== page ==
Following the success of the indignados protest on Sunday, many are saying that the time has come to end the camp that the movement set up in Barcelona's Plaça Catalunya on May 15th, amongst them Convergència i Unió (CiU), the party governing the Generalitat (read article in Castilian here, La Vanguardia). The party, which will also take over Barcelona city council on July 1st, is pressuring the incumbent mayor Jordi Hereu to take action to clear the square before he leaves the post. "If there is no risk, we can't intervene," said the Generalitat's interior minister Felip Puig yesterday, whose comments were aimed primarily at Barcelona council, "but it's clear that [the camp] can't remain there indefinitely, and as such I'm available to the councils if they think that there could be any problems on the night of Sant Joan [June 23rd]." The camp in Plaça Catalunya contravenes the municipal regulation on 'anti-social behaviour' and it is the jurisdiction of the council to ensure that people comply with this law. However, to date, the mayor has not contacted the interior ministry of the Generalitat for aid in dismantling it.
A quarter of those studying in the P6 class of Catalan public primary schools don't have the minimum levels of understanding in the key subjects of Catalan, Castilian, English and maths (read article in Catalan here, Avui). Even though there has been a general improvement on the results compared to last year, two of every 10 children at this level (around nine years of age) don't reach the minimum level and the situation is worse in public schools where the rate rises to one in four, while in disadvantaged areas, the rate is even higher at 38 percent. While there is currently controversy raging over the government's decision to abandon the sixth hour of teaching that primary school children receive (the only exception to this will be certain schools in disadvantaged areas), the president of the Consell Superior d'Avaluació de Catalunya, Joan Mateu, said that the differences between schools in terms of achievement cannot only be understood in terms of the extended teaching timetable. Mateu added that "in times of financial crisis, there can't be coffee for everybody," presumably referring to the need to make budget cuts. However, he did admit that the extra teaching hour had helped contribute to the general improvement in children's levels of understanding compared to 2010. The sixth hour was brought in to public schools during the 2006-7 school year, while it had already been present in concertada (semi-public) and private schools, and experts say that the extra teaching is the equivalent to an additional year of school.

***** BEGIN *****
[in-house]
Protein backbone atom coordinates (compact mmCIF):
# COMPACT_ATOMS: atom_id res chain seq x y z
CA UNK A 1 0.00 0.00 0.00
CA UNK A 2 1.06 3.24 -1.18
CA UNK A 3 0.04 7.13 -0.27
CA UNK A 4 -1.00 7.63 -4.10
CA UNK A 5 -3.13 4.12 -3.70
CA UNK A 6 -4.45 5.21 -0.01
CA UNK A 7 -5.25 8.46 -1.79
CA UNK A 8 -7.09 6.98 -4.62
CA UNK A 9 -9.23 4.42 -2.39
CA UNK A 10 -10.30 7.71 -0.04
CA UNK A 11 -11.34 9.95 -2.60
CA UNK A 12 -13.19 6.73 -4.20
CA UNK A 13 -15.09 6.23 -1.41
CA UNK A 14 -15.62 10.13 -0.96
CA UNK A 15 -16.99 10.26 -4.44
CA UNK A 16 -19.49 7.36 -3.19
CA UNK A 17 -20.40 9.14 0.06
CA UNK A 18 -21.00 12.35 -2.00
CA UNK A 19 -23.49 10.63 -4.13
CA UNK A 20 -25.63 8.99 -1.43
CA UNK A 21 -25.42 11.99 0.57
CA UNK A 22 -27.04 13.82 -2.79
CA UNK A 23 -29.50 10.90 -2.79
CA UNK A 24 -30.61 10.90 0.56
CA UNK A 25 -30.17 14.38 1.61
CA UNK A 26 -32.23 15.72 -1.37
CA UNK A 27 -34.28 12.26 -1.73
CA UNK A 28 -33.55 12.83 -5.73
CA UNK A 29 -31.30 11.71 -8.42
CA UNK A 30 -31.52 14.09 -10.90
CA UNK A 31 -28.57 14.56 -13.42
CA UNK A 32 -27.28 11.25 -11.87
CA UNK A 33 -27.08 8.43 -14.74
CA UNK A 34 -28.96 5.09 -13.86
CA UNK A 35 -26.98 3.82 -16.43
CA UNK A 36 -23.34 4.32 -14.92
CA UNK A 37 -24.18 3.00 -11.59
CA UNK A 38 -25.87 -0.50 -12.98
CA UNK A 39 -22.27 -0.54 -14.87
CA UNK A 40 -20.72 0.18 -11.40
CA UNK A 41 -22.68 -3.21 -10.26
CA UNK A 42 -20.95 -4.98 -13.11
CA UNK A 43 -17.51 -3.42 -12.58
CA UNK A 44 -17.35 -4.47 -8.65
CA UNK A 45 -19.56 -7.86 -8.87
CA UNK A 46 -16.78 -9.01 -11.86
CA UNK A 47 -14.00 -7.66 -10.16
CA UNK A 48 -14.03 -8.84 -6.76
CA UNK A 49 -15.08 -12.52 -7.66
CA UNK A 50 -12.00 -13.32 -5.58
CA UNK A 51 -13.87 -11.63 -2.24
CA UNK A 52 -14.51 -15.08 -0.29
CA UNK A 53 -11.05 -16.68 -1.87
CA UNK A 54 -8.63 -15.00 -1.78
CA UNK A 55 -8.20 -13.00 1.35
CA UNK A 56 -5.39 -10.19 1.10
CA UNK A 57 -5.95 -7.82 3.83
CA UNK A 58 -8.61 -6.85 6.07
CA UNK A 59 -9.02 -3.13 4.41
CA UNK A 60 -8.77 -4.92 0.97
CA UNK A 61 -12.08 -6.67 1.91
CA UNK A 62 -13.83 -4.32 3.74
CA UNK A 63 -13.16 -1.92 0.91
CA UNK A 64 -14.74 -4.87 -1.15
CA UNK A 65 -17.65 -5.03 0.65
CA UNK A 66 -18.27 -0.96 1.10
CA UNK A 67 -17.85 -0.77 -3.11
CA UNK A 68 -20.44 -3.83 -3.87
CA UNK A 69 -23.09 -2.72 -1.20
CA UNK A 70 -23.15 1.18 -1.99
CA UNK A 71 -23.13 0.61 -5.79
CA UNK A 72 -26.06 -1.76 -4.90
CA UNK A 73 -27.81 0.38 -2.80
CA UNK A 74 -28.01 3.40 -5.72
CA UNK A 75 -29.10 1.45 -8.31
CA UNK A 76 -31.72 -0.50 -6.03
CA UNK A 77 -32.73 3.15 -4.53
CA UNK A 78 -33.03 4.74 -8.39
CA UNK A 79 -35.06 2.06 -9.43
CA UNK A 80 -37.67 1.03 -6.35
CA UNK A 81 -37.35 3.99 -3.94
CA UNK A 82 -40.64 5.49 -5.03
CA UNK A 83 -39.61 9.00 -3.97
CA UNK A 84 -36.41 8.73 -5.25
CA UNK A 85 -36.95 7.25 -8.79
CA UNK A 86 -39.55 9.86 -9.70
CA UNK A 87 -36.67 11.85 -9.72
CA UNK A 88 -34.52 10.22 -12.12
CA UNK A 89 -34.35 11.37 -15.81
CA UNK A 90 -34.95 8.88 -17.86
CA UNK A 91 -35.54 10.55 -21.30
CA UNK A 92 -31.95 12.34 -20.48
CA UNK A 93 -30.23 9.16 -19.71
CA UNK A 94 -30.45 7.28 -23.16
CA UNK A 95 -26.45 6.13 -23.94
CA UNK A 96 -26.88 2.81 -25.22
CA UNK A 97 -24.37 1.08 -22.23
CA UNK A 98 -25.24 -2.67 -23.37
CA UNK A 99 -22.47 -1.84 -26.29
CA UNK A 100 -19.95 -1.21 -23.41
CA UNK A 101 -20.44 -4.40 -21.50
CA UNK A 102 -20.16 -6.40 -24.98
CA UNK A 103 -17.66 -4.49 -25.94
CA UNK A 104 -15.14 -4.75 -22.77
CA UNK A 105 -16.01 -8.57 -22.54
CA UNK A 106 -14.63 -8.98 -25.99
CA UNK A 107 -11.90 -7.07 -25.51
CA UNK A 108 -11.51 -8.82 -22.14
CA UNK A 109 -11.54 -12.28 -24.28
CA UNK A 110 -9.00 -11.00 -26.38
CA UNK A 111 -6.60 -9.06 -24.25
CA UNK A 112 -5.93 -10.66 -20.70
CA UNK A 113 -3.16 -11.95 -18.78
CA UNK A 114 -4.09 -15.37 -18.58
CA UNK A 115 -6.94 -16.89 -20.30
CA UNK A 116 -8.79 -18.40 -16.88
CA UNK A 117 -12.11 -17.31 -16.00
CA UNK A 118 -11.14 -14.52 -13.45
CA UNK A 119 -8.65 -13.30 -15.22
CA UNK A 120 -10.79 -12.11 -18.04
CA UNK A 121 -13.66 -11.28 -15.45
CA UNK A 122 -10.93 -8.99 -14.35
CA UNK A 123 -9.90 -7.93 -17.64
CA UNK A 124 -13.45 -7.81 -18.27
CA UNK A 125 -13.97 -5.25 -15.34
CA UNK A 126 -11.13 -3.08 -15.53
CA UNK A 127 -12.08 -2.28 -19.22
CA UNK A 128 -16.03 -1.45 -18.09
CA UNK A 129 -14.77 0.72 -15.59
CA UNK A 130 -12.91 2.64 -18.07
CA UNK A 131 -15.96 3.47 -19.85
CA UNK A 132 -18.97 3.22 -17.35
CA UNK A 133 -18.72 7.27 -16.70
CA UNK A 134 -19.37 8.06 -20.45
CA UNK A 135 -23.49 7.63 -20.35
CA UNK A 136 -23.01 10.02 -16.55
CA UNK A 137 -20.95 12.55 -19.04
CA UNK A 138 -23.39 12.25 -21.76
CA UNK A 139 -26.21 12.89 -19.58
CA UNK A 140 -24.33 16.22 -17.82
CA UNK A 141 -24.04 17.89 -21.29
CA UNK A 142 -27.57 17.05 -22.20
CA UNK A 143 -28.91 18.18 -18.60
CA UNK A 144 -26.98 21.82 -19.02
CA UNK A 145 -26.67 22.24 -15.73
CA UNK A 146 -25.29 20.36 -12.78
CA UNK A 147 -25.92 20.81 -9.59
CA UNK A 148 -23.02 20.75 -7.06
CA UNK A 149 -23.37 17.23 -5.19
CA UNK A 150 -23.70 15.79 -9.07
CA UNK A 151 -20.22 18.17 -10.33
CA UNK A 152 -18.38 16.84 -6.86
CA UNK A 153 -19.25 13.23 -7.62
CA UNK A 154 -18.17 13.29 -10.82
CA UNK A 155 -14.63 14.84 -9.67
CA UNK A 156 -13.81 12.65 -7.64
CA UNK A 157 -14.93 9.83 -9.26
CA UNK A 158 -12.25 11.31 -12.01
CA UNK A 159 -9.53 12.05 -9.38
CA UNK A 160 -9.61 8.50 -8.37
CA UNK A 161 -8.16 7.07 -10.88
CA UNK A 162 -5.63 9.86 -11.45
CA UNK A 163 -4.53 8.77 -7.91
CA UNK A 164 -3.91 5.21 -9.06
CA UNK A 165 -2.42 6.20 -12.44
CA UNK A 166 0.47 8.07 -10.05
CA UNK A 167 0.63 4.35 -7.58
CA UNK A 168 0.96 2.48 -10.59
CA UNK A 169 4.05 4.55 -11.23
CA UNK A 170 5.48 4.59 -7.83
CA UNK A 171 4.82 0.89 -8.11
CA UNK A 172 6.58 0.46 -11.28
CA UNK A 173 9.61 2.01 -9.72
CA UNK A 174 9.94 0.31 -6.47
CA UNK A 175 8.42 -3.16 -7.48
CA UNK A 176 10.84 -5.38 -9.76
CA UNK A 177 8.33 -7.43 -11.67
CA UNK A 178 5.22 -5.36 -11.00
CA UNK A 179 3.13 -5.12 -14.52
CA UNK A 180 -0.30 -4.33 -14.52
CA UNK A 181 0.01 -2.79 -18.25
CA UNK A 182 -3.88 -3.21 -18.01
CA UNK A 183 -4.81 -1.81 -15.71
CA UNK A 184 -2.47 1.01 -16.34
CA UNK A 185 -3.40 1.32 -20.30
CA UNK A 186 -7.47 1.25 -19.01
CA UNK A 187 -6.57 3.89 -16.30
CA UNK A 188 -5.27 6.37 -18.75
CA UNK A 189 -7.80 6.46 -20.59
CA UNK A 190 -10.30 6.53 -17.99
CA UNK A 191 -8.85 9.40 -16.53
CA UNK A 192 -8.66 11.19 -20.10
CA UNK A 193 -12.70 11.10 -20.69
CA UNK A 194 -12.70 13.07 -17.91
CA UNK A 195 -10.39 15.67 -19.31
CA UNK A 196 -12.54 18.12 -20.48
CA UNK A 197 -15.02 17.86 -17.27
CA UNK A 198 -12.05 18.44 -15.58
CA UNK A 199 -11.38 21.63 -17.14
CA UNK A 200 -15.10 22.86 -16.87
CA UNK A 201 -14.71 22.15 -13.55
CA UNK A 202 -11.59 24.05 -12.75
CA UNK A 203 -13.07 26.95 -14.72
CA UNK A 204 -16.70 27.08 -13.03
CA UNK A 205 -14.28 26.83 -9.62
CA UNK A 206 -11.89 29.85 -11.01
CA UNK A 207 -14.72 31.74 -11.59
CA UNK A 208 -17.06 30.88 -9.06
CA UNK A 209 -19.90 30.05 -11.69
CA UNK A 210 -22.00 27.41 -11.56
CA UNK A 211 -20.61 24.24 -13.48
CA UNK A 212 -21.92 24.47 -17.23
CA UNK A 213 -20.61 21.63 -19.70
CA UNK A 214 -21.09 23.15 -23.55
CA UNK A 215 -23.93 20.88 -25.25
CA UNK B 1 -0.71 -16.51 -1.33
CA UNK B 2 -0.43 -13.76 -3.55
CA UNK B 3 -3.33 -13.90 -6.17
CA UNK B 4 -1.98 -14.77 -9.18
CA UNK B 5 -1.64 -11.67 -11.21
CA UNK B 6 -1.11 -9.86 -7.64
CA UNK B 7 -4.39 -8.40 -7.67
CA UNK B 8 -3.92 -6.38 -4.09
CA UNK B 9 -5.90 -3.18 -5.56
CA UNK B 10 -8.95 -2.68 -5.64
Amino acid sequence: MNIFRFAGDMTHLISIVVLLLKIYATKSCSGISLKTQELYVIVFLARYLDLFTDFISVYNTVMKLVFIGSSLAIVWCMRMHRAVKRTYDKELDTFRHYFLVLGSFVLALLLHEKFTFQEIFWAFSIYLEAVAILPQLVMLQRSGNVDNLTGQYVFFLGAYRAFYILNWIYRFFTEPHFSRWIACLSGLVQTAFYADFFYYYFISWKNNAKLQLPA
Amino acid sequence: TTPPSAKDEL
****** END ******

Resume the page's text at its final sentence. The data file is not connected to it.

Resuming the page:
The main Spanish and Catalan political parties have responded to the criticisms of the indignado movement by insisting that there is no alternative to democracy and the party system (read article in Castilian here, El Periodico). Speaking at different events yesterday, representatives from Convergència i Unió (CiU), the Spanish Socialist party (PSOE) and the Partido Popular (PP) all agreed, albeit with different levels of conviction, that the protests of the 15-M movement deserve to be heard, but they also warned, with an unusual synchronicity, that political parties are today the only valid instrument to try to respond to the demands of the protestors and to mitigate the effects of the current financial crisis. The president of the Generalitat, Artur Mas, was speaking at the employers' assocation, Foment de Treball, and said that he understood the "logical" expressions of discontent from those who feel that that they have been prejudiced by the crisis without having been the ones to cause it; but he warned the indignados that "there are no short cuts, or miracles, or magic sollutions" to fight against unemployment. "We understand the protests," said Mas, who also said that finding ways out of recession meant everybody getting involved and not just the government. "We have to lead and take the 'slaps' that those who are unhappy give us," he added.